But the more detailed discussion that will follow over the next two years or so, as countries try to develop changes to tax laws and treaties, could take on far more political tones.
The general recommendations developed by the Organization for Economic Cooperation and Development (OECD) set as a top priority the need to develop clear tax rules for the digital economy — a goal that U.S. officials are concerned could single out leading American companies. While some, such as Apple, have been taken to task at home for sheltering profits overseas, a U.S. Treasury official said there are also legitimate issues that Internet companies face as they try to sort out, for example, how to apportion expenses incurred at development labs in Silicon Valley against revenue earned worldwide.
Likewise, countries that have used tax laws to court investment — such as a recent United Kingdom tax break extended to earnings from some patents — may fight to hold onto policies they think they need to create jobs.
As the discussion plays out, “nobody wants to be first to become the inhospitable place” where tax rules have been tightened, said a U.S. Treasury official, who was not authorized to speak for the record. “At the same time, they want to be first to say come get a great tax deal.”
As the G-20 finance ministers reviewed the plan, U.S. Treasury Secretary Jack Lew said he regarded the proposal as an important step in allowing national tax systems to capture “stateless income.”
The Moscow session, to be followed by a summit among the heads of state in the fall, is being held amid heightened concern that the world economy may be slowing and that a potential shift in U.S. monetary policy could cause problems if it leads to rising interest rates.
The corporate tax issue is sensitive in this era of fiscal austerity and budget cutting in the developed world. At stake are tens of billions of dollars in revenue lost under current rules in which companies lawfully apportion profits, expenses and investments to subsidiaries across complex global supply chains to limit the taxes they pay.
Officials at the OECD, a group of mostly developed nations, say there is momentum to close many of the most commonly used loopholes.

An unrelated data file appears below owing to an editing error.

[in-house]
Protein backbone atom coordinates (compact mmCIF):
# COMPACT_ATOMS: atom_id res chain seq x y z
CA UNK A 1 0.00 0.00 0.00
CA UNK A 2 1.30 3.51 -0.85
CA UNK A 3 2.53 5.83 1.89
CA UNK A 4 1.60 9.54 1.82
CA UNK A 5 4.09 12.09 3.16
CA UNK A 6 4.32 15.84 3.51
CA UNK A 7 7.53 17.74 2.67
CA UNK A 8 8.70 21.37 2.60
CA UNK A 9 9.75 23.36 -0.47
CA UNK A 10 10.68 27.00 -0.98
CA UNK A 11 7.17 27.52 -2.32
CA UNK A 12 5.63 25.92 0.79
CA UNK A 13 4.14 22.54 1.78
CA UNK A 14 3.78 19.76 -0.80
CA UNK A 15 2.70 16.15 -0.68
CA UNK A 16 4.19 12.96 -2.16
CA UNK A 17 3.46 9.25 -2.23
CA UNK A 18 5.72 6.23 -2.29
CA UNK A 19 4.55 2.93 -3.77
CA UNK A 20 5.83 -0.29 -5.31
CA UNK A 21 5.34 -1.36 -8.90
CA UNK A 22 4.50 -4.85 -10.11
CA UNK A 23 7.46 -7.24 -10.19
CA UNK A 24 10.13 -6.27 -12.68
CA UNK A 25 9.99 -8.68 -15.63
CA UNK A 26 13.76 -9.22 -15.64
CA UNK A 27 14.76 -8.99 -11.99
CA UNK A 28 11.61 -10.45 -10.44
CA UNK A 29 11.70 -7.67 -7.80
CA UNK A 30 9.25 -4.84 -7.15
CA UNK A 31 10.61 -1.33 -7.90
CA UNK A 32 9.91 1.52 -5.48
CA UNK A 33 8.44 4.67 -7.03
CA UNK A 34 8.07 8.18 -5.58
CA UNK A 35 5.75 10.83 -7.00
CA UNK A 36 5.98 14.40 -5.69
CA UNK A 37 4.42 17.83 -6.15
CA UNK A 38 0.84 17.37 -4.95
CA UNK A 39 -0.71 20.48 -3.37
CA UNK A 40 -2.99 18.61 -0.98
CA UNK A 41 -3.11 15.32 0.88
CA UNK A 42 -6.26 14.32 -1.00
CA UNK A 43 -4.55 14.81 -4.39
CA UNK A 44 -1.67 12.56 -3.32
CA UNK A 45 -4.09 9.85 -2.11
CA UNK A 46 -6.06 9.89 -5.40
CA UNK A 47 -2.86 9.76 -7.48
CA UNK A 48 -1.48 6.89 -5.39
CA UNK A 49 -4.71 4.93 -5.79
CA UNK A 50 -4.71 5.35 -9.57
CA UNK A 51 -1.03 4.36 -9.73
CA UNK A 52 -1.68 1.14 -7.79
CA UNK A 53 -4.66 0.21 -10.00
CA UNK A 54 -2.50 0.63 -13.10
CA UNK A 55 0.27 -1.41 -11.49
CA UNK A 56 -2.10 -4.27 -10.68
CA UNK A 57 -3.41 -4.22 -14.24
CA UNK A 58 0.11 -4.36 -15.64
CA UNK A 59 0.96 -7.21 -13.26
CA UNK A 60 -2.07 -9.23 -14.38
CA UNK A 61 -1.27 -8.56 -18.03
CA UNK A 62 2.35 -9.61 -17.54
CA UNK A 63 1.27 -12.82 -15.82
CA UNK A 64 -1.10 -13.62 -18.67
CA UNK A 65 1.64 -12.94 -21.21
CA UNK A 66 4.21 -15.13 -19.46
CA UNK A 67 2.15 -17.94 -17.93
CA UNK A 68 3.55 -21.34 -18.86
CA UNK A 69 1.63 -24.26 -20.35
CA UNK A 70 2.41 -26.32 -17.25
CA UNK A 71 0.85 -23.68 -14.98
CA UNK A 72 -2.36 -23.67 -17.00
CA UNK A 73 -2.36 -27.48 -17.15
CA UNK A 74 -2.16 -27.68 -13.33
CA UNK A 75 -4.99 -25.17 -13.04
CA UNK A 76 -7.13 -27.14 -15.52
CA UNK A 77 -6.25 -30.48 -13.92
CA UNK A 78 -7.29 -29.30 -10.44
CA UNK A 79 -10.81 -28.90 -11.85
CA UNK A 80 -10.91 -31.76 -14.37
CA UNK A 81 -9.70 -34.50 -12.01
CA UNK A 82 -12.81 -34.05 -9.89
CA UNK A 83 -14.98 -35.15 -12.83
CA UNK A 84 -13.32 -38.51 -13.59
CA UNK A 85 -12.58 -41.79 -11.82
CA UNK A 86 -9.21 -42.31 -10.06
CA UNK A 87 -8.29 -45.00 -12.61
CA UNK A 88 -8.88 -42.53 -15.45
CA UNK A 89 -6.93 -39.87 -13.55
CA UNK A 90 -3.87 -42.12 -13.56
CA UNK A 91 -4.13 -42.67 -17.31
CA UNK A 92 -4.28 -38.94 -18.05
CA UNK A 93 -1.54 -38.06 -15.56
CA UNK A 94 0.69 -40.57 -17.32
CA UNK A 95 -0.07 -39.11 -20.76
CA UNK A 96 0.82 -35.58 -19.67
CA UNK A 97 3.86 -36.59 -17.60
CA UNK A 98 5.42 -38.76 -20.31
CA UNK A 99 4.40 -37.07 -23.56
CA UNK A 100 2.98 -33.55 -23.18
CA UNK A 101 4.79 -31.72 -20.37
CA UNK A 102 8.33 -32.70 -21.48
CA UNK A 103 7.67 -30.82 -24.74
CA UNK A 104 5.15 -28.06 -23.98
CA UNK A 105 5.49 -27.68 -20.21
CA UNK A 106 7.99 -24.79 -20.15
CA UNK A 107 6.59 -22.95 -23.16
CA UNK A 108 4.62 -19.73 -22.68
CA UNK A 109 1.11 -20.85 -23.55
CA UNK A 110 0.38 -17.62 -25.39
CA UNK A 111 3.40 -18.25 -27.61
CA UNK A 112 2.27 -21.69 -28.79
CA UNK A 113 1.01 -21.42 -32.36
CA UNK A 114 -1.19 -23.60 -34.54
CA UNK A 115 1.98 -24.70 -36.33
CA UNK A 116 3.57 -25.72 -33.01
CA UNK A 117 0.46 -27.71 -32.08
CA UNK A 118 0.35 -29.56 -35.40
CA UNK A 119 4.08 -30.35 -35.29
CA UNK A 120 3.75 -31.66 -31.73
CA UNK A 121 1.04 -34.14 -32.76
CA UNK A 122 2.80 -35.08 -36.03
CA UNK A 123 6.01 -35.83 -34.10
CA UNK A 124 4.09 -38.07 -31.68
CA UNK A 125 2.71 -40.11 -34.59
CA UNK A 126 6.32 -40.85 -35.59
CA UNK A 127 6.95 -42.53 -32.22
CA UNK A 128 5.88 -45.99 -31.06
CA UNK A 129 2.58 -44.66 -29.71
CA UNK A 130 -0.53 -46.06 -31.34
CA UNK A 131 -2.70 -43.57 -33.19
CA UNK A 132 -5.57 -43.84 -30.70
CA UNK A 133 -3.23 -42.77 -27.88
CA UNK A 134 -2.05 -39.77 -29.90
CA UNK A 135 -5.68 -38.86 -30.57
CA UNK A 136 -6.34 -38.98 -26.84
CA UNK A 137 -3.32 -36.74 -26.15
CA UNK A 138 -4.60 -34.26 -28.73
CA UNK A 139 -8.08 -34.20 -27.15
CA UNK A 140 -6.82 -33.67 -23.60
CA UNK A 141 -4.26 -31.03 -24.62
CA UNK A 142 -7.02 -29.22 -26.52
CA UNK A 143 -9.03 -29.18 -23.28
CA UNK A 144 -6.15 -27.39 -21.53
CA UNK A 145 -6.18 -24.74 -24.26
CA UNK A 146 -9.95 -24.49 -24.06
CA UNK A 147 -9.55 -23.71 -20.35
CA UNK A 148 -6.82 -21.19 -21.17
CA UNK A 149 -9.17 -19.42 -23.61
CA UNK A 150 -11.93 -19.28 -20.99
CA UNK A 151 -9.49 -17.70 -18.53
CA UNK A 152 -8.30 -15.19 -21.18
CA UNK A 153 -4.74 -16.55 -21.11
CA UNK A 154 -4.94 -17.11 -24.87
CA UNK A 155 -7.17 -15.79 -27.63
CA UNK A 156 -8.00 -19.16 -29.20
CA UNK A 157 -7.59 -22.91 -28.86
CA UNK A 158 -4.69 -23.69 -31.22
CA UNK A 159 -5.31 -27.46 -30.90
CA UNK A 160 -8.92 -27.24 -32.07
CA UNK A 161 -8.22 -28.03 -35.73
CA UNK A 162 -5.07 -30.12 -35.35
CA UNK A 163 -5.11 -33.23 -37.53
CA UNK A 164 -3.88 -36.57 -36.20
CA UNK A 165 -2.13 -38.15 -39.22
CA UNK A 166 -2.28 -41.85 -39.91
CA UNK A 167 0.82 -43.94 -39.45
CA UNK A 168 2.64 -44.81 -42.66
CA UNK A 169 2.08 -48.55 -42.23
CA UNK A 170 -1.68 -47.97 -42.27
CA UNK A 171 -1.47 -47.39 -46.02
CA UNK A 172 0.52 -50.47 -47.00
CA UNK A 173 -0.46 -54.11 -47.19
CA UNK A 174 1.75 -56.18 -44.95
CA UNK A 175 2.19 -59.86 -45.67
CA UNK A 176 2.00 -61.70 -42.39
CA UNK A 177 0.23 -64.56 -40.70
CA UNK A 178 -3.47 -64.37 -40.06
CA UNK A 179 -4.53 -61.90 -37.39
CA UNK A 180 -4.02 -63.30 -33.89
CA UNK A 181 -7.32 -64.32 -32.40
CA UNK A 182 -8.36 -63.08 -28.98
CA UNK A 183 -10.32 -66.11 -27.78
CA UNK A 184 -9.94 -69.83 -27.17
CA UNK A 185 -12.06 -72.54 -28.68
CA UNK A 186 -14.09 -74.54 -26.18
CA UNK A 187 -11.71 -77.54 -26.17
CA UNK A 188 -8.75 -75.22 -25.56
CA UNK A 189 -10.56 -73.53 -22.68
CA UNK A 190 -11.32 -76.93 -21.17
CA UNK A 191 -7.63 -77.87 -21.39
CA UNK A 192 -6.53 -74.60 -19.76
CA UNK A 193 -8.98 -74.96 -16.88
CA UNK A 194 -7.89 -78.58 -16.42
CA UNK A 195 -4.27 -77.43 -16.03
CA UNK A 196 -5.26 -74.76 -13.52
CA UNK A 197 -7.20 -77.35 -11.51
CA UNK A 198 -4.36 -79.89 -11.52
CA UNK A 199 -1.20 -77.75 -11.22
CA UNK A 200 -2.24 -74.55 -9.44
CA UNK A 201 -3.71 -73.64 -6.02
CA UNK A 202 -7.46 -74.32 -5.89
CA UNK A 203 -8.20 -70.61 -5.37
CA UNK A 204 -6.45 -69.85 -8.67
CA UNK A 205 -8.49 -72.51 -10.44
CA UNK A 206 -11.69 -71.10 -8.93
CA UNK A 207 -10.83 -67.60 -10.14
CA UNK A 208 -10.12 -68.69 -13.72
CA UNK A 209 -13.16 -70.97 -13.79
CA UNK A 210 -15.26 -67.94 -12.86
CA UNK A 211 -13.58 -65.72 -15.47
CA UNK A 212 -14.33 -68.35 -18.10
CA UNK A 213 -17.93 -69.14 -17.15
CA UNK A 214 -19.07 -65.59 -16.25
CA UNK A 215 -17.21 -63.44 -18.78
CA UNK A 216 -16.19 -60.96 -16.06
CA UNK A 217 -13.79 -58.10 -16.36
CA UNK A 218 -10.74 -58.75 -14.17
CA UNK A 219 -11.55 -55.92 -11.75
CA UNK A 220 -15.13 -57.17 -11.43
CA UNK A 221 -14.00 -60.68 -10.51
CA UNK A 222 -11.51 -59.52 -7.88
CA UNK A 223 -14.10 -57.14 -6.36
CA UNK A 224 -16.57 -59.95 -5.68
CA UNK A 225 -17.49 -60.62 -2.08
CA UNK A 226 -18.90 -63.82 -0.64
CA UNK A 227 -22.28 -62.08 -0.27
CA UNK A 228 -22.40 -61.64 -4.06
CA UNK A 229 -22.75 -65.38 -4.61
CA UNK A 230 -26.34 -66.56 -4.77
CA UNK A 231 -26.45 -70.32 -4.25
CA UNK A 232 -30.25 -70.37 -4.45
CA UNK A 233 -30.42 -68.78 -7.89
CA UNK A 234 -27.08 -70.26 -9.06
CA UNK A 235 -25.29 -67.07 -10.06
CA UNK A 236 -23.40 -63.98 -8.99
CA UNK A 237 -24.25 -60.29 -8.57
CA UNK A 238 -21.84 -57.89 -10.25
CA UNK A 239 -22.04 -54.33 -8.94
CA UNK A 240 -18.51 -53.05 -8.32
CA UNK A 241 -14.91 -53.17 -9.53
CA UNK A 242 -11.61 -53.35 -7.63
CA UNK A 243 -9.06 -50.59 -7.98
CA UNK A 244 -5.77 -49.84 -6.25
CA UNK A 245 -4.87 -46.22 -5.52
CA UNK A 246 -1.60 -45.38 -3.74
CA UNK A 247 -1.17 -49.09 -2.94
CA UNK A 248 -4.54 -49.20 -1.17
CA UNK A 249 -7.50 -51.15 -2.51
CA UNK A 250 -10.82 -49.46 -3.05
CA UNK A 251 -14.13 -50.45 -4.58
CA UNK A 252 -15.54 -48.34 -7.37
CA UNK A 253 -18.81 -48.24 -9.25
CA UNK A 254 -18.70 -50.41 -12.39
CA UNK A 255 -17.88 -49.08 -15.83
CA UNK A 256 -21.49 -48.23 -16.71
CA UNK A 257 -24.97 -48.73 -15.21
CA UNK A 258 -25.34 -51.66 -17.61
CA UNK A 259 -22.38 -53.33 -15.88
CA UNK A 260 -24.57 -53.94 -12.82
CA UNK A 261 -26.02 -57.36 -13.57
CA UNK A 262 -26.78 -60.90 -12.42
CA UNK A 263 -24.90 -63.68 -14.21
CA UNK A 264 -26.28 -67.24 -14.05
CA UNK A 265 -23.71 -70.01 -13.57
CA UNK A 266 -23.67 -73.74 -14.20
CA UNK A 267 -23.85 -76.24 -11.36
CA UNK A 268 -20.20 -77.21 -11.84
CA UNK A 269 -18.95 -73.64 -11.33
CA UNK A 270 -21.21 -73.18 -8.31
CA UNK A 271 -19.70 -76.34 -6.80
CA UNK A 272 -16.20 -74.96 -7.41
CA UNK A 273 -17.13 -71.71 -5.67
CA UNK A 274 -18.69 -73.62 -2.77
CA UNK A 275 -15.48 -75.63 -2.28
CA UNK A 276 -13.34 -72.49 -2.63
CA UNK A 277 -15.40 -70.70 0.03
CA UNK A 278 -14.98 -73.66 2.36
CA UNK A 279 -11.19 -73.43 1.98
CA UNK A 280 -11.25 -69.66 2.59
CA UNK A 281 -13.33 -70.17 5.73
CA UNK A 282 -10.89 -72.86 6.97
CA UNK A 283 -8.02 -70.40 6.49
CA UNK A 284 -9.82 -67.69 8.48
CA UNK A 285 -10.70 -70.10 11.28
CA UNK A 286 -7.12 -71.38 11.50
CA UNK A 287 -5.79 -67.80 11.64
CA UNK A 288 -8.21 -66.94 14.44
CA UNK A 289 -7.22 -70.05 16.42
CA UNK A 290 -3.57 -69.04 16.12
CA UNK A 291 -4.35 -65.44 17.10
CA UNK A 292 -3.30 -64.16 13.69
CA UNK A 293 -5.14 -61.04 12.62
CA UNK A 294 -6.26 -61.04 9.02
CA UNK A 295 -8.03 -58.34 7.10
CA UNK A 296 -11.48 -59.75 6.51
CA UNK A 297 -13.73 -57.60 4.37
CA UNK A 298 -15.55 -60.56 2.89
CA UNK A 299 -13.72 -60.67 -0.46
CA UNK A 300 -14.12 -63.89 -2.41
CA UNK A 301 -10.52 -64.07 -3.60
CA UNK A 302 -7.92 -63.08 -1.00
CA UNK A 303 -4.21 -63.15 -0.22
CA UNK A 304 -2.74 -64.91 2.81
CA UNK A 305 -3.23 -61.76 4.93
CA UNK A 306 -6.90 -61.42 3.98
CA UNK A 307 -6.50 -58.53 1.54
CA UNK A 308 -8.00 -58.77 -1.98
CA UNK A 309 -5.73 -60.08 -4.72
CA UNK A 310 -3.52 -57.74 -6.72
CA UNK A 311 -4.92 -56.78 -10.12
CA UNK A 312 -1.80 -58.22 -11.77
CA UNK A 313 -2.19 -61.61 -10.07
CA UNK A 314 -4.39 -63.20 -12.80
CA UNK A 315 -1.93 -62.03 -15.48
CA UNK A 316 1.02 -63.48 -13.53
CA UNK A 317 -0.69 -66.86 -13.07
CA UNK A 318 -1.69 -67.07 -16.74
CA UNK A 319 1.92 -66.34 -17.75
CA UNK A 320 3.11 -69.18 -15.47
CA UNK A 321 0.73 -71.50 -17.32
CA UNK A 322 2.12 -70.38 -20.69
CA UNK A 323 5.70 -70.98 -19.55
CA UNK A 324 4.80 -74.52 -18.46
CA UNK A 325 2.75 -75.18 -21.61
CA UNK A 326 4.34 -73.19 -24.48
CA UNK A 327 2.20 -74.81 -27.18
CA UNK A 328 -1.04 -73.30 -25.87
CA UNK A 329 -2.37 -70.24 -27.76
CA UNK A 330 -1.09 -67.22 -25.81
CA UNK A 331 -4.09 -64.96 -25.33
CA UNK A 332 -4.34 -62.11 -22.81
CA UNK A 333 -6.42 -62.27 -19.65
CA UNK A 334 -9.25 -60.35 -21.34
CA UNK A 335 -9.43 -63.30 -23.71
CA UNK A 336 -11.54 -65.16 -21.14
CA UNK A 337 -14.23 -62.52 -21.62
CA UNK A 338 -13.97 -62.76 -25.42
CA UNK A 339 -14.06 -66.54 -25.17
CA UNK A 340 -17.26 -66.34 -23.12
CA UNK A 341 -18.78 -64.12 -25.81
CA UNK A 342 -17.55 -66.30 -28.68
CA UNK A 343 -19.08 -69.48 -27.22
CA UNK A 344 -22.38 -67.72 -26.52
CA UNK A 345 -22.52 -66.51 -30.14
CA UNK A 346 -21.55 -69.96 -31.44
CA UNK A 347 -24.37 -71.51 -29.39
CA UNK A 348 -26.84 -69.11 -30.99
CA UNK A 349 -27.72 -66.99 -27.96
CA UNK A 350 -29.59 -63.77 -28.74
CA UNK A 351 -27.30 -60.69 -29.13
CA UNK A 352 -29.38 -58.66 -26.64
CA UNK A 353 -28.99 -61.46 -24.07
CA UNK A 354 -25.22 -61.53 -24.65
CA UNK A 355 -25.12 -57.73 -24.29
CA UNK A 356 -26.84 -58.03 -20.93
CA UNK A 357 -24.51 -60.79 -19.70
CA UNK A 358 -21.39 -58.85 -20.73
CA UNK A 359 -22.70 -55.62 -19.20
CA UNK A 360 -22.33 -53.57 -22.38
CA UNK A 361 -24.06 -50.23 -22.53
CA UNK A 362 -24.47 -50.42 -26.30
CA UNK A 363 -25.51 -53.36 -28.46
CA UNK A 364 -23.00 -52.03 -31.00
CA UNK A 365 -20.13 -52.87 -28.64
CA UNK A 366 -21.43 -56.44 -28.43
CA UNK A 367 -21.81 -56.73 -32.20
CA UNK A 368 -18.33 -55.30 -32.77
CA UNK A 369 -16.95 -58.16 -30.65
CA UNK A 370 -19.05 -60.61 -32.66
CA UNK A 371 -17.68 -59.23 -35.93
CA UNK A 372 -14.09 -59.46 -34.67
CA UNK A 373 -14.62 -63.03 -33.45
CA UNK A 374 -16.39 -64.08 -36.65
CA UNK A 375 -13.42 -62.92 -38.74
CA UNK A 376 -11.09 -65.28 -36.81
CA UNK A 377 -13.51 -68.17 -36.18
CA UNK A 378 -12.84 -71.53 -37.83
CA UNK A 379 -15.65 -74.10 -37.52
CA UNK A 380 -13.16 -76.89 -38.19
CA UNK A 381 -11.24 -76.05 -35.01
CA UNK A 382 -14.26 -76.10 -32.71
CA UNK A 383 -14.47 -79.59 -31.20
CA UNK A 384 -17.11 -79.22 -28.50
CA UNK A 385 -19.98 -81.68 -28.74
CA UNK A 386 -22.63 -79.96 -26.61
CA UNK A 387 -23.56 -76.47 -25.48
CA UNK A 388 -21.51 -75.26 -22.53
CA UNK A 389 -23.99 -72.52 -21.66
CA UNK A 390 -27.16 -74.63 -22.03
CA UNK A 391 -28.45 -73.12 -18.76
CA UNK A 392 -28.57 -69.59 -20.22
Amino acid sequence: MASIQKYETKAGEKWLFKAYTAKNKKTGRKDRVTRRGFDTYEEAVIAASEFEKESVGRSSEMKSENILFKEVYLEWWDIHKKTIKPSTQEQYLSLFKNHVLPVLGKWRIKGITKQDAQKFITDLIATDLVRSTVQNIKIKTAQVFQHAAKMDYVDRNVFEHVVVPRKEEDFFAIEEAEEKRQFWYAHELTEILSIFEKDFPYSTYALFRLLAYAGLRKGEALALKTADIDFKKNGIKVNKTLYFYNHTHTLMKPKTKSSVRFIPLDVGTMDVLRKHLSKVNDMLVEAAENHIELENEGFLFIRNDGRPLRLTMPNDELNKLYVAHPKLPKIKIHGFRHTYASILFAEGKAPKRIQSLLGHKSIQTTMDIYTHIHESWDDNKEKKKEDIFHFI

“There is agreement on where we will be landing in 18 to 24 months. We need to do the technical work, but there is political agreement,” said Pascal Saint-Amans, director of the OECD’s Center for Tax Policy and Administration.
With nations such as Greece struggling to enforce even basic tax collection, the finances of larger nations such as Italy being undermined by a massive off-the-books economy, and technologically sophisticated nations such as the United States struggling with how to adequately tax global companies, the issue has become a central one for the G-20. At an earlier session, the group agreed to an information exchange that would crack down on tax shelters used by individuals. Bit by bit, traditional tax havens such as Switzerland, Luxembourg and the island nations of the British Commonwealth are agreeing to provide data as well.
The proposals being considered this weekend target an arcane world in which sprawling multinationals have deployed a variety of tactics to choose where and how they are taxed.
The cost of unfinished goods or materials transferred between subsidiaries for processing can be used to determine where expenses are charged or profits are booked. The expansion of the Internet and e-commerce has opened a set of issues about where economic “value” rests when an electronic product or information is beamed across borders. Complicated finance and investment arrangements might allow a company to, in effect, loan money to itself, record the interest payments as an expense that lowers profits in a high-tax jurisdiction, while recording the income on the books of a subsidiary where it is lightly taxed.
Overseas tax treaties have their roots in agreements that tried to limit double taxation, so companies that did business in more than one country would not have to pay tax on the earnings of a foreign subsidiary both abroad and in their home country.
But the situation has evolved into one of “double non-taxation.”
“This has led to a tense situation in which citizens have become more sensitive to tax fairness issues,” the OECD wrote in its paper. “It has become a critical issue for all parties.”